Hayfever, as most of us know, hay fever often begins in the teenage years but it’s increasingly common for younger children to develop symptoms of hay fever, even toddlers.

What is hay fever?

It’s an allergic response. Often to house dust-mites, animal fur or, of course, pollen. This causes the cells in the nose to overreact and produce histamines that inflame the nose (when it’s called rhinitis) or the eyes (when it’s called conjunctivitis). However it emerges, hay fever makes children miserable and stresses out siblings and parents. So how do you handle it when your little one is suffering?

Managing hay fever at home

There are many practical measures you can take to reduce the symptoms of hay fever, such as.

  • listening to the pollen forecast and keeping hay fever prone children indoors when the pollen count is high.
  • having a ‘hay fever’ box. Which you and your nanny keep well stocked with magazines, toys and craft items so that indoor days are as exciting as outdoor ones.
  • keeping windows closed in the early morning and early evening. Especially car windows on the school run. This is when pollen levels are their highest.
  • washing your child’s face whenever they come in from outdoors to remove pollen that may have adhered to their skin and change their clothes too.
  • buying good wraparound sunglasses and ensuring they are allowed to wear them at school.
  • not drying your child’s clothes outdoors on a high pollen day as spores can get trapped in the clothing.
  • applying petroleum jelly to the inside of your child’s nostrils to trap pollen spores before they are inhaled.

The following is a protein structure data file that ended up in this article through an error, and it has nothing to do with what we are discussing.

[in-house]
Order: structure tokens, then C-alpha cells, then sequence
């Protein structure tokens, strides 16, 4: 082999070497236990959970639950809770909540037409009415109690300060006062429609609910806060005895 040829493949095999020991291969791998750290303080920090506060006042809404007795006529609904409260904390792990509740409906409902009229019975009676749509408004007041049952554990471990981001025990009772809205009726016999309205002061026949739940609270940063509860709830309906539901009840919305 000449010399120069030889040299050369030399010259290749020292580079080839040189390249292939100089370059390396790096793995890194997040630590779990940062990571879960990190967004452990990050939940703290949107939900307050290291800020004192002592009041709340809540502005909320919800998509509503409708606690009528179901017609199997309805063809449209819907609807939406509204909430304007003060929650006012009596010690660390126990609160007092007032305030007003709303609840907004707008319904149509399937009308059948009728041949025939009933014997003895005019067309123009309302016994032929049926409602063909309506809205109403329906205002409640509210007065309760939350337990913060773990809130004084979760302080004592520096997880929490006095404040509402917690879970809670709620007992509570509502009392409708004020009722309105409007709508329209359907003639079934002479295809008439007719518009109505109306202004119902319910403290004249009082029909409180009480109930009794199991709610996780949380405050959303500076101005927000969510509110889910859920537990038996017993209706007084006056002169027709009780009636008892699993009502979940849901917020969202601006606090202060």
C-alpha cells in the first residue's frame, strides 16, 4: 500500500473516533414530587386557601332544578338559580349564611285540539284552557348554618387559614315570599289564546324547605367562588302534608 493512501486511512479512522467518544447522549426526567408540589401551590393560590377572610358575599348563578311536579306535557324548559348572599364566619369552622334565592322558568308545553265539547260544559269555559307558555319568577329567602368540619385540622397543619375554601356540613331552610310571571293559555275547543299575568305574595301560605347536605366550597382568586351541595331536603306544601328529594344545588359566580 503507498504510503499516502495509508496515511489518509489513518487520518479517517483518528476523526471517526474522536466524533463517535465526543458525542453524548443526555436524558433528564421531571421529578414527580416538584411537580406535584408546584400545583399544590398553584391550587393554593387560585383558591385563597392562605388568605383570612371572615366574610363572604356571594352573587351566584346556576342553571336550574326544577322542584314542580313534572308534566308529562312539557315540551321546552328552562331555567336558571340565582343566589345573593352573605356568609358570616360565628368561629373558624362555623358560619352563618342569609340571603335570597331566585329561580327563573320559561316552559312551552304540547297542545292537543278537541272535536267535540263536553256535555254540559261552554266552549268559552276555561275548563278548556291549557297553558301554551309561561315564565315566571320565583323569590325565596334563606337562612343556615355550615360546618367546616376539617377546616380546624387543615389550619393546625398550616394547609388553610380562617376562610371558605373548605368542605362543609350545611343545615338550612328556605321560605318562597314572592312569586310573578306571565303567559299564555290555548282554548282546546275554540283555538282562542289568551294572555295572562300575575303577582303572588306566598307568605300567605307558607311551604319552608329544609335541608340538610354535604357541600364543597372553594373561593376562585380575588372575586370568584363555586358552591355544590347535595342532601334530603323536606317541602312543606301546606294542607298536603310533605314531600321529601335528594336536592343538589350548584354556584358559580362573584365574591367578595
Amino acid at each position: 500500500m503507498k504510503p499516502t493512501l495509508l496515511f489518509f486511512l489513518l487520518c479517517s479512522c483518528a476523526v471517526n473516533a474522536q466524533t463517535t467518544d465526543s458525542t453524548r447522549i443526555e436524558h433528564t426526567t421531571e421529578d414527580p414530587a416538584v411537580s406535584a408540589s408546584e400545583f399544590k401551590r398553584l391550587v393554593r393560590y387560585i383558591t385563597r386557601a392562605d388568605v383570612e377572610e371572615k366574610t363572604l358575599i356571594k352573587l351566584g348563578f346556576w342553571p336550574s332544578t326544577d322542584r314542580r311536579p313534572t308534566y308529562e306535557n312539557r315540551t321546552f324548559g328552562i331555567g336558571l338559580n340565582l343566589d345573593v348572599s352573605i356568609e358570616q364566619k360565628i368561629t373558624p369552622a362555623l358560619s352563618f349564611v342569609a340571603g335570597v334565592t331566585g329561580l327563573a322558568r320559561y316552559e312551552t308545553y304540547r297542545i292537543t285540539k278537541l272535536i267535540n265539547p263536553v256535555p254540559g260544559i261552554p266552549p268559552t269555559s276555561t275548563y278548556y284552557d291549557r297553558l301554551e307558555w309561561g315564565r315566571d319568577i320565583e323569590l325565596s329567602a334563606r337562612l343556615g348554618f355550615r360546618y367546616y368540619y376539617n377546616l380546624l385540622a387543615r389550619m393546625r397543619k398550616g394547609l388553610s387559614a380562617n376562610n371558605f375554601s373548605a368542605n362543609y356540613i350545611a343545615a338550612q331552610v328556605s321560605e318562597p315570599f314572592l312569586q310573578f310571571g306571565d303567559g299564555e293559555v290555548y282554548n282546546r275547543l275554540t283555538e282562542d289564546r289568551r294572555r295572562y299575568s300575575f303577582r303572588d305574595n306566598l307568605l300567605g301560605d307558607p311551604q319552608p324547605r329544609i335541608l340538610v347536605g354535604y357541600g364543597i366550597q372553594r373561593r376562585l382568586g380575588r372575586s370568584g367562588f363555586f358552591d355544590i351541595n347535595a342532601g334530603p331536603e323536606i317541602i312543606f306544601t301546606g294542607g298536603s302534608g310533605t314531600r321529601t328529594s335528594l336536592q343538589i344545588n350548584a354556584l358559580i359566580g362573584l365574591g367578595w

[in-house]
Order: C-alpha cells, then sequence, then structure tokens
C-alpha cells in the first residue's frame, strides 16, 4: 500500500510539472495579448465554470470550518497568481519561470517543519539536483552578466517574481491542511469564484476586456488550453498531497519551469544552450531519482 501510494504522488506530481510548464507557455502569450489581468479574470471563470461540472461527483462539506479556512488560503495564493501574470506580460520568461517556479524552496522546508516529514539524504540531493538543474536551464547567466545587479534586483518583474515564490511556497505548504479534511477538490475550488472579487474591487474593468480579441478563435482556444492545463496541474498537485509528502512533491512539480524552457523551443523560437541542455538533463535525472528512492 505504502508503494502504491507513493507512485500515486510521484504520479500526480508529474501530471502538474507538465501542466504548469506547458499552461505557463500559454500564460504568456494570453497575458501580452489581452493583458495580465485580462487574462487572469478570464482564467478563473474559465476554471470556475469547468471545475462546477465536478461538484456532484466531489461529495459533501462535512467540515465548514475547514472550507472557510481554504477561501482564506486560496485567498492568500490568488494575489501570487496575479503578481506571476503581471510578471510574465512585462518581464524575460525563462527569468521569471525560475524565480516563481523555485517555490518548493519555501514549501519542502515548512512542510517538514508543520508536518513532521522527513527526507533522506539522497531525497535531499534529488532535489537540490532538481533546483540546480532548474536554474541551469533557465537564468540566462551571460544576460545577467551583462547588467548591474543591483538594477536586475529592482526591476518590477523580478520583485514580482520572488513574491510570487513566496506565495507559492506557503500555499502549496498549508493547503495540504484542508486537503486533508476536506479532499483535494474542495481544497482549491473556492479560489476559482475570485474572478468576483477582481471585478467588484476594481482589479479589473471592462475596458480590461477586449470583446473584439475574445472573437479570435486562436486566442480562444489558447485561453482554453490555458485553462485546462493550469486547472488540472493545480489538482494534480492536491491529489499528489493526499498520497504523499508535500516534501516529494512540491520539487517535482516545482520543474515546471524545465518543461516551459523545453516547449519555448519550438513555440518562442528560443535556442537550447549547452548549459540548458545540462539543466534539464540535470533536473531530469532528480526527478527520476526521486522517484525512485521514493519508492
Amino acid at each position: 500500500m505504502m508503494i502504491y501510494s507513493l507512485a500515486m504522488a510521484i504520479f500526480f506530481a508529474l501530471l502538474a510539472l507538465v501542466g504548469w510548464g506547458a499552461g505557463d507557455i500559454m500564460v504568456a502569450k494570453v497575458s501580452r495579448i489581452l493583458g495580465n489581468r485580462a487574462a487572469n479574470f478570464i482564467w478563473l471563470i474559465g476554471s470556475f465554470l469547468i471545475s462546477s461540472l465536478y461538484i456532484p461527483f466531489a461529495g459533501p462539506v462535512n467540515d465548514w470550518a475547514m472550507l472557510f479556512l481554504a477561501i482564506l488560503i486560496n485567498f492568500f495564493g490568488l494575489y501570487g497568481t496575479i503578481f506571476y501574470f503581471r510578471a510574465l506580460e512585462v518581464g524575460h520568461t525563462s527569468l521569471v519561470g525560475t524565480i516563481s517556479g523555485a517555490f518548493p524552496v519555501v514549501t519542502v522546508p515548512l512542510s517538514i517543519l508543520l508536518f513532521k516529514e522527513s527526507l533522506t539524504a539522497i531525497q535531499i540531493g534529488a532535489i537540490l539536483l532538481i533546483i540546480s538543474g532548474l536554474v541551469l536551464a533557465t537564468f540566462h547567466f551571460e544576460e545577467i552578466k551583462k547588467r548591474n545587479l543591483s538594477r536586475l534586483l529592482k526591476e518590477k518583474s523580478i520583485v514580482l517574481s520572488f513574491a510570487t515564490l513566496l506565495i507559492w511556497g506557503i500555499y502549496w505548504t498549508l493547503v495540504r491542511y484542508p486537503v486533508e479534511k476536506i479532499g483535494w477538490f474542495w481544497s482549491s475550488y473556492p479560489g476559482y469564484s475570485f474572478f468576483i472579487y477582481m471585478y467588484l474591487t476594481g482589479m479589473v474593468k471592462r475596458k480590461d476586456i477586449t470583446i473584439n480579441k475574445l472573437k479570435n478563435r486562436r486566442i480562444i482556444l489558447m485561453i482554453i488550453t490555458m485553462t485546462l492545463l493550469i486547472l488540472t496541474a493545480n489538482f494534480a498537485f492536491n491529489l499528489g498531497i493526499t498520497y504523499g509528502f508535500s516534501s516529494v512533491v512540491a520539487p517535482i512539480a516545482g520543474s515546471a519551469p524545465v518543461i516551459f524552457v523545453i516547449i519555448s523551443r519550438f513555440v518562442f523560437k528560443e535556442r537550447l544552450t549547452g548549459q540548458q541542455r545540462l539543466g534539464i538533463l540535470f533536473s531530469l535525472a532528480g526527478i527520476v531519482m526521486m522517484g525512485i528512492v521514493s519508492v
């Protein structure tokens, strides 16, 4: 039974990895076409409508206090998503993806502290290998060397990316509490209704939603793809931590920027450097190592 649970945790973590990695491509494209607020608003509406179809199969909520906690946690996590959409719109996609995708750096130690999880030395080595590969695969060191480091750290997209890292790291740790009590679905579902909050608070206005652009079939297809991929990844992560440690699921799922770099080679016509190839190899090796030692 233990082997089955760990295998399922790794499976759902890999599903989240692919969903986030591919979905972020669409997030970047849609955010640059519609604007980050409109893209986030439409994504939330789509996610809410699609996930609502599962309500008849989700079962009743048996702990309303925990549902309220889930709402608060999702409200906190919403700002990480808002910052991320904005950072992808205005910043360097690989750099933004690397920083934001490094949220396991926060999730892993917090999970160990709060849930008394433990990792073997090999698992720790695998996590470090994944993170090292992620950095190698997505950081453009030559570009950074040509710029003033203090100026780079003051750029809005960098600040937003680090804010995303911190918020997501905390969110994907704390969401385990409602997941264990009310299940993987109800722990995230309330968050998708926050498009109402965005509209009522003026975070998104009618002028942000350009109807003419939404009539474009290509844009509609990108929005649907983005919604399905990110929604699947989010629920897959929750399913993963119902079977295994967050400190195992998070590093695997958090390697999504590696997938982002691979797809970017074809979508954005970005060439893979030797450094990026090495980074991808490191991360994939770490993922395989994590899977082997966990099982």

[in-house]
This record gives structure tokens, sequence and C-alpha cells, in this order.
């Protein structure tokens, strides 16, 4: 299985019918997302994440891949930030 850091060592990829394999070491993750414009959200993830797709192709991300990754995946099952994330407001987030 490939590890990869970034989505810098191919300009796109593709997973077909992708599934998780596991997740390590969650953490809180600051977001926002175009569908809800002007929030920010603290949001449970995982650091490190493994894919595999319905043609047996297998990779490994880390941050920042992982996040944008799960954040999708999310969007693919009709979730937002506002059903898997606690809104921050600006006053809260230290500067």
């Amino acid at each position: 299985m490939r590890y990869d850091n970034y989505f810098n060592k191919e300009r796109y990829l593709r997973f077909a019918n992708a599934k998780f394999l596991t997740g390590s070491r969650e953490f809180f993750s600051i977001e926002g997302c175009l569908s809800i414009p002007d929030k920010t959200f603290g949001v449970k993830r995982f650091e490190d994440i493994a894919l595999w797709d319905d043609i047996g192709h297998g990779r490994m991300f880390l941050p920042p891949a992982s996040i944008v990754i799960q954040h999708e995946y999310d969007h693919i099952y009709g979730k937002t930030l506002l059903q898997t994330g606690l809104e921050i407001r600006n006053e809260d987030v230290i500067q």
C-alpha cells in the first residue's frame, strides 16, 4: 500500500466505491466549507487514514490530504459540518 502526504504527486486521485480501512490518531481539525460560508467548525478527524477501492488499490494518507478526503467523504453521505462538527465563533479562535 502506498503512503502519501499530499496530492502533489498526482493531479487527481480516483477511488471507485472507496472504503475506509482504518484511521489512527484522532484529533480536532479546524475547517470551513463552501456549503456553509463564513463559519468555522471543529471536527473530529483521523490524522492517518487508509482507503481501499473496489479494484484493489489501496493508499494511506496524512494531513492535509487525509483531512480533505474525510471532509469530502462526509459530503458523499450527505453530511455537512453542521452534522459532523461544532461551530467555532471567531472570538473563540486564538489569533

• perhaps the most obvious action of all – don’t have cut flowers in your house because they can exacerbate a tendency to hay fever.

Hay fever treatments

Many hay fever treatments are not suitable for children so ensure that you see a GP before choosing anything to treat your child. Most popular are non-drowsy antihistamines like Cetirizine which is appropriate for children over two years old. Remember that even the ‘non-drowsy’ treatments can make children sleepy for the first few days. So allow for this when planning activities. Many families decide to introduce antihistamines on a Friday evening so that a child has a weekend to acclimatise.

Two forms of nose-drops may be useful. The ones containing antihistamines are effective but have a bitter taste that many children find difficult. Steroid nose drops are available on prescription for children over six and they work well. Although you do have to remember to begin using them a fortnight before the pollen season starts. Eye drops reduce the tired, gritty feeling. But young children in particular can object strongly to having either eye or nose drops.

All these treatments can be useful but require dedicated use. Some children find the medicine worse than the condition. It can help if your nanny administers eye drops rather than you, as that gives your child someone to run to for comfort.

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